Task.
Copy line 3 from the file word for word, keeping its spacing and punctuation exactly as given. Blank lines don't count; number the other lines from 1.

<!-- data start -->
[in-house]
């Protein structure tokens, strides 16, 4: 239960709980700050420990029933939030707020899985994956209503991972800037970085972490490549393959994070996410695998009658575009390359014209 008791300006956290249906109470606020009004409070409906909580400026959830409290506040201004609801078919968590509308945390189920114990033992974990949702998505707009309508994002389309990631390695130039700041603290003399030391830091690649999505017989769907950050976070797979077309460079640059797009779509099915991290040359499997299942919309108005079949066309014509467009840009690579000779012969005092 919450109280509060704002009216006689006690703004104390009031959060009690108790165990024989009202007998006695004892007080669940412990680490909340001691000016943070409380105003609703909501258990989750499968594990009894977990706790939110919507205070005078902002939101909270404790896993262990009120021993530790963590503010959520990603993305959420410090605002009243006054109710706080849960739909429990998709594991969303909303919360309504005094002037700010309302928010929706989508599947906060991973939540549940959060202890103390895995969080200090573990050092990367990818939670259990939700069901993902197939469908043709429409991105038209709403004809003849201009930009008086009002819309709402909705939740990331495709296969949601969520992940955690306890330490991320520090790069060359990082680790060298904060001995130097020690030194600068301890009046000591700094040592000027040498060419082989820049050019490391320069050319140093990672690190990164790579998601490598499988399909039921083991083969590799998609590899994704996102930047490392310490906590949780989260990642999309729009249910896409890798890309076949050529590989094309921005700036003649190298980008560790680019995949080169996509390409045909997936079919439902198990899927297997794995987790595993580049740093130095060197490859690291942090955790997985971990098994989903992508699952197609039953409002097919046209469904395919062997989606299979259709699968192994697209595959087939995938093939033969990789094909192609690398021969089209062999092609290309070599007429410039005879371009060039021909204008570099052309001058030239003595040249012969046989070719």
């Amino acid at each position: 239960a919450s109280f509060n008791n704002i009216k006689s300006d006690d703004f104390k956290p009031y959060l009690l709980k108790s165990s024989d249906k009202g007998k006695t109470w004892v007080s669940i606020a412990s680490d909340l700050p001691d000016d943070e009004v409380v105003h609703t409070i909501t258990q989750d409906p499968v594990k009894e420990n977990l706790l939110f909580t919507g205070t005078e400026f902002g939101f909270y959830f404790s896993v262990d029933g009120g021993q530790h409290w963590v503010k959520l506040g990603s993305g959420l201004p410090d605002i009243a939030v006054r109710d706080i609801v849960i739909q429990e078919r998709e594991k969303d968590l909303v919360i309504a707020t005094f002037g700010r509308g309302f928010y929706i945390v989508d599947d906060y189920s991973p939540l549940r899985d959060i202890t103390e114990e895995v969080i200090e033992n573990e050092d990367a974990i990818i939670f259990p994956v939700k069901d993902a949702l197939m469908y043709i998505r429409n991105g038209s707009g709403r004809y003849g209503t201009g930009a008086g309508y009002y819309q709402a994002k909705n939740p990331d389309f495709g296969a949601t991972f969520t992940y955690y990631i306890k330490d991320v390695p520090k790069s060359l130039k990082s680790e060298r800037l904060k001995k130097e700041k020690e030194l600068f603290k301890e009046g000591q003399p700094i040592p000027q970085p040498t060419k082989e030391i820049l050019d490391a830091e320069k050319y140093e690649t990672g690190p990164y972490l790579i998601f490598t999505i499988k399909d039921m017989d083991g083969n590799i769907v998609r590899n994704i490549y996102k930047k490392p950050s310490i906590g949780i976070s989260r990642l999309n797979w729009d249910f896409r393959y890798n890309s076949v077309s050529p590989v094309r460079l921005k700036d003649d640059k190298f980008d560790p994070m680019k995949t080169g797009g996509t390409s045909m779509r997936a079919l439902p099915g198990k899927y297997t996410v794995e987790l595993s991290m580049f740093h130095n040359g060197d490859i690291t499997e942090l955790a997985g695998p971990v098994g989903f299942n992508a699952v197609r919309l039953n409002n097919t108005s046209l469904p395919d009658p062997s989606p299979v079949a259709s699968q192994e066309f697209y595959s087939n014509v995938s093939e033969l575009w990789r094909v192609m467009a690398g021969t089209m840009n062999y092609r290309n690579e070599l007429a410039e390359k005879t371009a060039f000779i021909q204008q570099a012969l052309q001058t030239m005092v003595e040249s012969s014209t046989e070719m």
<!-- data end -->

């Amino acid at each position: 239960a919450s109280f509060n008791n704002i009216k006689s300006d006690d703004f104390k956290p009031y959060l009690l709980k108790s165990s024989d249906k009202g007998k006695t109470w004892v007080s669940i606020a412990s680490d909340l700050p001691d000016d943070e009004v409380v105003h609703t409070i909501t258990q989750d409906p499968v594990k009894e420990n977990l706790l939110f909580t919507g205070t005078e400026f902002g939101f909270y959830f404790s896993v262990d029933g009120g021993q530790h409290w963590v503010k959520l506040g990603s993305g959420l201004p410090d605002i009243a939030v006054r109710d706080i609801v849960i739909q429990e078919r998709e594991k969303d968590l909303v919360i309504a707020t005094f002037g700010r509308g309302f928010y929706i945390v989508d599947d906060y189920s991973p939540l549940r899985d959060i202890t103390e114990e895995v969080i200090e033992n573990e050092d990367a974990i990818i939670f259990p994956v939700k069901d993902a949702l197939m469908y043709i998505r429409n991105g038209s707009g709403r004809y003849g209503t201009g930009a008086g309508y009002y819309q709402a994002k909705n939740p990331d389309f495709g296969a949601t991972f969520t992940y955690y990631i306890k330490d991320v390695p520090k790069s060359l130039k990082s680790e060298r800037l904060k001995k130097e700041k020690e030194l600068f603290k301890e009046g000591q003399p700094i040592p000027q970085p040498t060419k082989e030391i820049l050019d490391a830091e320069k050319y140093e690649t990672g690190p990164y972490l790579i998601f490598t999505i499988k399909d039921m017989d083991g083969n590799i769907v998609r590899n994704i490549y996102k930047k490392p950050s310490i906590g949780i976070s989260r990642l999309n797979w729009d249910f896409r393959y890798n890309s076949v077309s050529p590989v094309r460079l921005k700036d003649d640059k190298f980008d560790p994070m680019k995949t080169g797009g996509t390409s045909m779509r997936a079919l439902p099915g198990k899927y297997t996410v794995e987790l595993s991290m580049f740093h130095n040359g060197d490859i690291t499997e942090l955790a997985g695998p971990v098994g989903f299942n992508a699952v197609r919309l039953n409002n097919t108005s046209l469904p395919d009658p062997s989606p299979v079949a259709s699968q192994e066309f697209y595959s087939n014509v995938s093939e033969l575009w990789r094909v192609m467009a690398g021969t089209m840009n062999y092609r290309n690579e070599l007429a410039e390359k005879t371009a060039f000779i021909q204008q570099a012969l052309q001058t030239m005092v003595e040249s012969s014209t046989e070719m």